• Unlike centralized system or permissioned blockchains, for public blockchains such as the bitcoin network, without this incentive structure designed in the system, there’s no way to control or direct anonymous miners. 83
  • Incentives are the sole driver in keeping the system maintained.

Reaching Break-Even Cost amid Bitcoin Price Instability

  • As of March 15th, 2018, it was reported that bitcoin traded at the break-even cost of mining a bitcoin, at $8,038. 84
  • If the cost to create bitcoin exceeds the reward, miners theoretically lose incentive. In some cases the miners may simply turn off the machines until the price comes back. 85


  • Bitcoin mining today requires not only custom hardware that can cost several hundred to a few thousand dollars but also the need to regularly replace equipment accounts for more than half the cost of mining. 86
  • Chinese miners have an incentive regardless, because miners can access very cheap electricity produced by hydropower and they can produce bitcoin regardless of cost because it allows them to send money overseas and evade the government’s capital controls. 87
  • Four out of the five largest Bitcoin “mining pools” in the world are Chinese. 88
  • As of Jan 2018, bitcoin mining is considered so profitable in China that the cryptocurrency could fall by half and miners would still make money, according to Bloomberg New Energy Finance. Even at the country’s highest regulated electricity tariff, miners can profit from bitcoin as long as it’s worth more than $6,925. 89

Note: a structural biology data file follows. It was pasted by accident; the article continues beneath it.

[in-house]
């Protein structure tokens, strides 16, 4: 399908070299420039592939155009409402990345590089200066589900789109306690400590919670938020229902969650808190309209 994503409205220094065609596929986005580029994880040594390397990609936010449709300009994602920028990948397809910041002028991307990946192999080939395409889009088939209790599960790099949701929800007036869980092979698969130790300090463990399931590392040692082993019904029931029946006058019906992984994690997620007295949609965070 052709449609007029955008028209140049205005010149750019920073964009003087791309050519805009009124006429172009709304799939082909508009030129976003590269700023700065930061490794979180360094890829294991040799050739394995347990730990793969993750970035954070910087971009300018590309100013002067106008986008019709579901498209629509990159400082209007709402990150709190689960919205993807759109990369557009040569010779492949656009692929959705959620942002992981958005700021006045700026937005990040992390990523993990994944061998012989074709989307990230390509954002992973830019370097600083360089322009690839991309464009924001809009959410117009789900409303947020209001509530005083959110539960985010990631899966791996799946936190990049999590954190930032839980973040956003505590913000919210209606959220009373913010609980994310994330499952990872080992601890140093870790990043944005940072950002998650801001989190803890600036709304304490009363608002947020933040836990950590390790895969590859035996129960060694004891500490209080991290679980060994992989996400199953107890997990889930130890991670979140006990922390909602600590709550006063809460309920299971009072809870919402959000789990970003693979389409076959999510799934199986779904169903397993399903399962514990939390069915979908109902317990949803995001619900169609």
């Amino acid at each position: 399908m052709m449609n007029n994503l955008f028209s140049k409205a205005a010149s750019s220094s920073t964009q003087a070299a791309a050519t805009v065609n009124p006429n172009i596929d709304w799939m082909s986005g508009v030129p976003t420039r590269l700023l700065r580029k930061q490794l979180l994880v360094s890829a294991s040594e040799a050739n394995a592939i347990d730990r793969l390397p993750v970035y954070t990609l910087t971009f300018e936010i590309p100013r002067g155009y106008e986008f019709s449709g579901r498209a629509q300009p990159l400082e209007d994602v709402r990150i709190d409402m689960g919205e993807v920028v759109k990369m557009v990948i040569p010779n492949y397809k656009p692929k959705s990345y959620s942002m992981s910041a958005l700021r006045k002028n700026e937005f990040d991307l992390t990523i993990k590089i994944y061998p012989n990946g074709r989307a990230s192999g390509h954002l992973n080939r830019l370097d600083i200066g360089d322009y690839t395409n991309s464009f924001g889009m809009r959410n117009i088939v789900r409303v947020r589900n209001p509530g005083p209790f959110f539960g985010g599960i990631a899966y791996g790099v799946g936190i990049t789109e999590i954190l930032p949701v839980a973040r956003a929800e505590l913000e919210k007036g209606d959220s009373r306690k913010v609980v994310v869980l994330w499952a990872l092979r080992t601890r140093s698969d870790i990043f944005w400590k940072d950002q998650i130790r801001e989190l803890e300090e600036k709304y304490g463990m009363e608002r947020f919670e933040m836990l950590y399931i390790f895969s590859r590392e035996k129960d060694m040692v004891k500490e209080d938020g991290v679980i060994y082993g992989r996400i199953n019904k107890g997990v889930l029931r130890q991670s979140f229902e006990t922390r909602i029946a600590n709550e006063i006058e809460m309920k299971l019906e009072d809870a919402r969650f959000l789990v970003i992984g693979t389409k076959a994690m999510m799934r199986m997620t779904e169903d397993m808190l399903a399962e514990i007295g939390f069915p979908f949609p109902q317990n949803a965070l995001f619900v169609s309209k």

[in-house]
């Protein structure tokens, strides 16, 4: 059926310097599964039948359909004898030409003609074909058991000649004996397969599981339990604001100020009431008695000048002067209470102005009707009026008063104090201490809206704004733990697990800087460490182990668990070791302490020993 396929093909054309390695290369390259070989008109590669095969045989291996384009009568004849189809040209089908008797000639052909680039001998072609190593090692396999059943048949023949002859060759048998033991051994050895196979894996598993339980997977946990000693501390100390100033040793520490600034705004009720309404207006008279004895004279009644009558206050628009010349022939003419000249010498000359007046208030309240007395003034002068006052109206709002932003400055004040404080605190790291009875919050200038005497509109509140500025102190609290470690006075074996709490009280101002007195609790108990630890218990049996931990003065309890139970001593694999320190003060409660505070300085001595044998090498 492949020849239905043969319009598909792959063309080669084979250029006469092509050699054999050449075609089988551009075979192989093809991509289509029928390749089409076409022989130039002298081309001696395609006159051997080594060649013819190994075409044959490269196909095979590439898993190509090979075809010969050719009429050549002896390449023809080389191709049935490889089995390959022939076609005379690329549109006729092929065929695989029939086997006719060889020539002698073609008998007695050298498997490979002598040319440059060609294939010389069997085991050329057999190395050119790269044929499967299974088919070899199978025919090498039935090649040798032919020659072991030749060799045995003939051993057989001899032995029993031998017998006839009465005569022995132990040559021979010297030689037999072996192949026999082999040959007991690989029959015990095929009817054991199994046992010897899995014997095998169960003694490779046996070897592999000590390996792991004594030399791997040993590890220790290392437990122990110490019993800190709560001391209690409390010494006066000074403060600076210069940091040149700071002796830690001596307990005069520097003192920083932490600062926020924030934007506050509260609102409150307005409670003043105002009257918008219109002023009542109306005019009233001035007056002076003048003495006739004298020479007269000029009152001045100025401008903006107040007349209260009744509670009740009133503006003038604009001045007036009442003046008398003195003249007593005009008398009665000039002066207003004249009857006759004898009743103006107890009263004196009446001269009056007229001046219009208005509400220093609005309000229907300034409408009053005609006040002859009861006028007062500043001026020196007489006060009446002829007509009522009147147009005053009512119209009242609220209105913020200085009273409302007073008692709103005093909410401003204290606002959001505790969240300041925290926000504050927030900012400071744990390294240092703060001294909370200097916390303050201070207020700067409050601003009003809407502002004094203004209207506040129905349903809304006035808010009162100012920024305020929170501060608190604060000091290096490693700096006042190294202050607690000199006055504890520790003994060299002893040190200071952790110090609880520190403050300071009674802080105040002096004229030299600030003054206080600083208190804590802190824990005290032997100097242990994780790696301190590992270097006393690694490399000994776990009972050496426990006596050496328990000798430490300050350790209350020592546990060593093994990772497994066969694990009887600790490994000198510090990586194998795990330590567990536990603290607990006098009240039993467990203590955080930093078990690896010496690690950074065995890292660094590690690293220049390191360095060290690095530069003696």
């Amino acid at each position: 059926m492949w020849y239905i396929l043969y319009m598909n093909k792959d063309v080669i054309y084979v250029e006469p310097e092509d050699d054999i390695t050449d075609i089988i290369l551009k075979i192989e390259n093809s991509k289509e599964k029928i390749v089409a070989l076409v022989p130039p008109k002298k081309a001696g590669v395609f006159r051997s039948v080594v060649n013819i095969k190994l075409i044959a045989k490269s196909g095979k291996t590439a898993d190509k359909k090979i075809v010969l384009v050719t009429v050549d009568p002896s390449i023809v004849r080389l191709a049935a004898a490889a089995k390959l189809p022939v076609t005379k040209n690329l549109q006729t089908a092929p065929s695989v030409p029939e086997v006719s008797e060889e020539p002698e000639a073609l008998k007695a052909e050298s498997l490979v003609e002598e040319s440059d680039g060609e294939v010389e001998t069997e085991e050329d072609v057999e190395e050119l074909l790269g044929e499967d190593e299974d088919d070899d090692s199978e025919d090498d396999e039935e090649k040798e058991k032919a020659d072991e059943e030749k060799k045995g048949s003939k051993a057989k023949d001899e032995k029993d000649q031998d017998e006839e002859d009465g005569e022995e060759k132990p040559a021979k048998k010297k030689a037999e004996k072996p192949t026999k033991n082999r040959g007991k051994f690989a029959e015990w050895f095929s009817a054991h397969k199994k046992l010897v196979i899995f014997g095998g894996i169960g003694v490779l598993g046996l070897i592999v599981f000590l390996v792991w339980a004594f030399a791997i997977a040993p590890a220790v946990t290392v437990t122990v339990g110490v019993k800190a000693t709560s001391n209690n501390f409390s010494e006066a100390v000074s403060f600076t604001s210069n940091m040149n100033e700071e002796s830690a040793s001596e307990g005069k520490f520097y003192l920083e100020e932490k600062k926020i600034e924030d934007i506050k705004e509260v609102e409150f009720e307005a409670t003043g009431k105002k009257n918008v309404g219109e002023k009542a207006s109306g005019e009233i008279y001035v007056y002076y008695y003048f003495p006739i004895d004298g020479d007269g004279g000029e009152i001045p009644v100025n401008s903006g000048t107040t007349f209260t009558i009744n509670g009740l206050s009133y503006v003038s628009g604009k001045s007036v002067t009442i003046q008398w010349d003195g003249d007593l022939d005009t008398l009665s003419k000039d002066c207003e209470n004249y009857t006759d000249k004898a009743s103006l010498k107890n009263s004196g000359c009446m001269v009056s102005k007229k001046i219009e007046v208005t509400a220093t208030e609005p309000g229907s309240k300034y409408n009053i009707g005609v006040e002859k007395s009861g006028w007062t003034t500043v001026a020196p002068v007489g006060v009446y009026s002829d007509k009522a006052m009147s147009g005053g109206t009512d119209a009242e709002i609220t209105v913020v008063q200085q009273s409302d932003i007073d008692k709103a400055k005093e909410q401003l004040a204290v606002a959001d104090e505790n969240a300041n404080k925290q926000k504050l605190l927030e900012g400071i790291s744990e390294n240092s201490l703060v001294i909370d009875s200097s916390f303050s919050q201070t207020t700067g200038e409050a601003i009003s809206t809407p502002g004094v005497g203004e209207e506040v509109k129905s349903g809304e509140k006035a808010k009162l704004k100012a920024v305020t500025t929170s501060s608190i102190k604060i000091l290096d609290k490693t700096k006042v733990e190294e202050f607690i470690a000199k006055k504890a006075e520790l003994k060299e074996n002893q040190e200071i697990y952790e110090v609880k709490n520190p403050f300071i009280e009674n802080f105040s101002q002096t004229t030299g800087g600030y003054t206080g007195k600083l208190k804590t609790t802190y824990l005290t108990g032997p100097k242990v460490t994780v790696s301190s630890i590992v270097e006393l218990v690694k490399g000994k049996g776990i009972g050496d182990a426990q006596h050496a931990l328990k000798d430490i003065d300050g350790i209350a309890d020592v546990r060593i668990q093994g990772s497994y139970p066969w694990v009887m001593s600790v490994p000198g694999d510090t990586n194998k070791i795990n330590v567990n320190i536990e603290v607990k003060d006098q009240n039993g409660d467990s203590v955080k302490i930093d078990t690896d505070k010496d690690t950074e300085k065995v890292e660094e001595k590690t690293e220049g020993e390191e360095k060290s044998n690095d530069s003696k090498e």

• The price at which most miners would really start shutting down their operations is around $3,000 to $4,000 per bitcoin. 90


  • It is reported that miners’ earnings have roughly halved in March 2018 from December due to a surge of interest in Bitcoin mining. 91
  • The median transaction fee, another source of revenue for miners, has also fallen below 50 cents from as high as $34 in late December, according to bitinfocharts. 92

‘Mining Breakeven Price’ by Leading by Reading

Satoshi Nakamoto’s Identity

  • It is understood that Satoshi Nakamoto owns a “massive cache” of the currency, estimated at 1 million bitcoins, or 7 percent of the total supply, spread under various anonymous accounts. This person or group could wreak havoc on the currency if those bitcoins were suddenly sold into the market, potentially devaluing all bitcoin. 93
  • Even if he sells only a few, others will notice, causing a crash as everyone panics and sells theirs before Satoshi can dump. 94
  • In this regard, the importance of Satoshi’s identity goes well beyond bragging rights. At its heart is how widely Bitcoin’s value can fluctuate—and how much influence s/he (or they) potentially has over that fluctuation. 95

Incentives versus Leadership (or Absence of It)

  • Under absent leadership, decision making is done by community’s consensus, which is slow and sometimes hard to reach.
  • We cannot rule out the possibility that the core principlethe fixed supply of 21 million bitcoins – can also be compromised if a majority of “miners” agree. This will be the most critical compromise affecting negatively for all the stakeholders’ incentives. 96
  • Likewise, for other cryptocurrencies, miners are prone to the risk where/when leadership suddenly decides to sell their holdings devaluing the coin’s value, affecting miners’ incentives in a negative way.

Compromise of Network Integrity Affecting Miners Incentives

  • As was shown from the case of Bitcoin XT in 2015, any design change to the original Bitcoin protocol, whether through an altcoin or an upgrade, must keep in mind appropriate economic incentives to sustain miner decentralization, so that the network gets good value from miners in exchange for the large sums of bitcoin.
  • Smaller miners in geographically dispersed locations should be able to compete with larger miners that are geographically centralized large mining pools in Iceland or China. 97

(End of Part 6 out of 9. To be continued in the next article)